‘Just think, they never sleep!’
‘And why not?’
‘Because they never get tired.’
‘And why not?’
‘Because they’re fools.’
‘Don’t fools get tired?’
‘How could fools get tired!’
– Franz Kafka, Children on a Country Road
As an American considering the absurdity of a recent election, which saw millions of people preach spending control as they pumped funds into campaigns that ultimately resulted in the status quo, I was reminded of a lesson Aki Kaurismaki’s Le Havre sets out to teach. At first glance, Kaurismaki’s dry, deadpan, and borderline cartoonish style doesn’t speak to a realistic portrayal of immigration and prejudice. This is not to say Kaurismaki’s films don’t always cradle a strand of social commentary into the downtrodden humor, just that nothing prepares a viewer for the kind of stark realities offered by Le Havre’s calming narrative. The filmmaker’s most sentimental and outspoken film to date, Le Havre reduces the concepts billions of people across the globe struggle with – race, class, and gender bias – to their brass tacks. Kaurismaki yells softly and pointedly that we all just need to get along and this choice is easy. His dry approach suits the black and white style; telling it straight, with a tinge of humor.
Le Havre spins the story of an initially aloof and indifferent shoeshiner, Marcel Marx, living in a small French seaside town, who stumbles on an African refugee missing from authorities. Marcel takes quickly to the boy and sets out, with the help of the community, to get him to his mother in London. The narrative plays like a fairy tale, where the “right thing” never comes into question. There are bad men dressed in black and people with guns who want to take the poor boy back where he came from. It’s a children’s book wrapped inside the cold and thoughtful quandary of people wrenched from the doldrums of adult life.
Stylistically, the characters seem to move just a moment after the film cuts to them, as though we can almost hear Kaurismaki call “Action” off-screen. This phenomenon is singular to Kaurismaki in the world of respectable cinema. Something most filmmakers lose by the time they exit an entry-level film class, between picking up a camera and becoming a professional, the fat just after “Action” gets trimmed away. Yet, for Kaurismaki that small amount of time is an integral part of his aesthetic. The effect is rather numbing, like the characters are moving in time-delay, contemplating even the smallest gesture. In a film where the “right” choice seems so easy for Marcel, the characters in Le Havre take an awful long time to make any kind of movement. While the delayed motion might be where most of Kaurismaki’s comedic timing stems (like Wes Anderson’s), in Le Havre it also acts as a symbol for a world slow to help others, even when that’s clearly the only path to sustained communal success.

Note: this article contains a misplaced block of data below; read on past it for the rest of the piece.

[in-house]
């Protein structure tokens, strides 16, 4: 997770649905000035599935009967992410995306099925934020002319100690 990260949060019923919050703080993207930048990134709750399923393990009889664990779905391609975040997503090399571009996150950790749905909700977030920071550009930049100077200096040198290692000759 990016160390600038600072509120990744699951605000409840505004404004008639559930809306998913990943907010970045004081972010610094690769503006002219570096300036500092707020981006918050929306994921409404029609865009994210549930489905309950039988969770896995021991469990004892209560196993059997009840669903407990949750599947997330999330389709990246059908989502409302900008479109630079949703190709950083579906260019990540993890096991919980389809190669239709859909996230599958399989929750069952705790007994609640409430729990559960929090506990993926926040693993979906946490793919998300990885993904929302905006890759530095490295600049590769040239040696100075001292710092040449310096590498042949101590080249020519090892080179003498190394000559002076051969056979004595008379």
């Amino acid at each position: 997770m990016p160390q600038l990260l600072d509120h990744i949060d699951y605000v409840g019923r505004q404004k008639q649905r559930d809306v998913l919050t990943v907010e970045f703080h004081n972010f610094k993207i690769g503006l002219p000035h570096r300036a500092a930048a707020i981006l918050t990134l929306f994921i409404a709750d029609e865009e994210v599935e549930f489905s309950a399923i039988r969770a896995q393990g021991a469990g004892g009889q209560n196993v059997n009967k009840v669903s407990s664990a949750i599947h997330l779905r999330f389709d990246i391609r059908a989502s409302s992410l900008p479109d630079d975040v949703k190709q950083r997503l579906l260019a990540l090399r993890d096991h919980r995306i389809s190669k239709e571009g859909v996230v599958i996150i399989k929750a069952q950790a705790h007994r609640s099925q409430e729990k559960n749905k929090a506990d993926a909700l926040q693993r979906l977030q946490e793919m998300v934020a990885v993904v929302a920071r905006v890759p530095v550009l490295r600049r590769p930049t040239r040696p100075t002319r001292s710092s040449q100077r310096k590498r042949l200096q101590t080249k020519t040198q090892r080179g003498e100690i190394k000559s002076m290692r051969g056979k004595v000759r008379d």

Just as the characters reflect a society stuck in slow motion, the images create a striking dynamism between differences of race and wardrobe. Shot as though on a stage, with what at times looks like harsh spotlight pointed just off the side of a subject. Skin tones, especially the beautiful dark hues of black skin, are painted in waves of shadow and light. The crevices of the characters’ faces are highlighted to add curiosity to what goes on inside their minds. Where Kaurismaki’s past films, like The Match Factory Girl, emphasize humans who are hollowed into depression, Le Havre’s characters are deep in thought, desperate to be proactive. The world, much like Finland in Kaurismaki’s previous features, exists under a muted marine layer and drab colors. The outfits of our hero and his wife, along with many of the natives, are simple and hurried, composed of washed-out browns and grays. In contrast, the outfits worn by the African refugees are colorful, detailed, and artful. The black skin brings a foreign identity to the small town and the colorful outfits breathe a new life into it.
At its core, Le Havre is a celebratory film about kindness that says, “It’s not easy for some people to be nice, but it should be.” Unlike many films that take on complex themes of social inequality or reaching out to the “other,” Kaurismaki chooses to make a classic children’s narrative about right and wrong. If recent elections in America taught us anything, it’s that these issues really aren’t nearly as difficult as we make them. There’s a rare quality of hope and togetherness woven into Le Havre that can teach us something about our choices.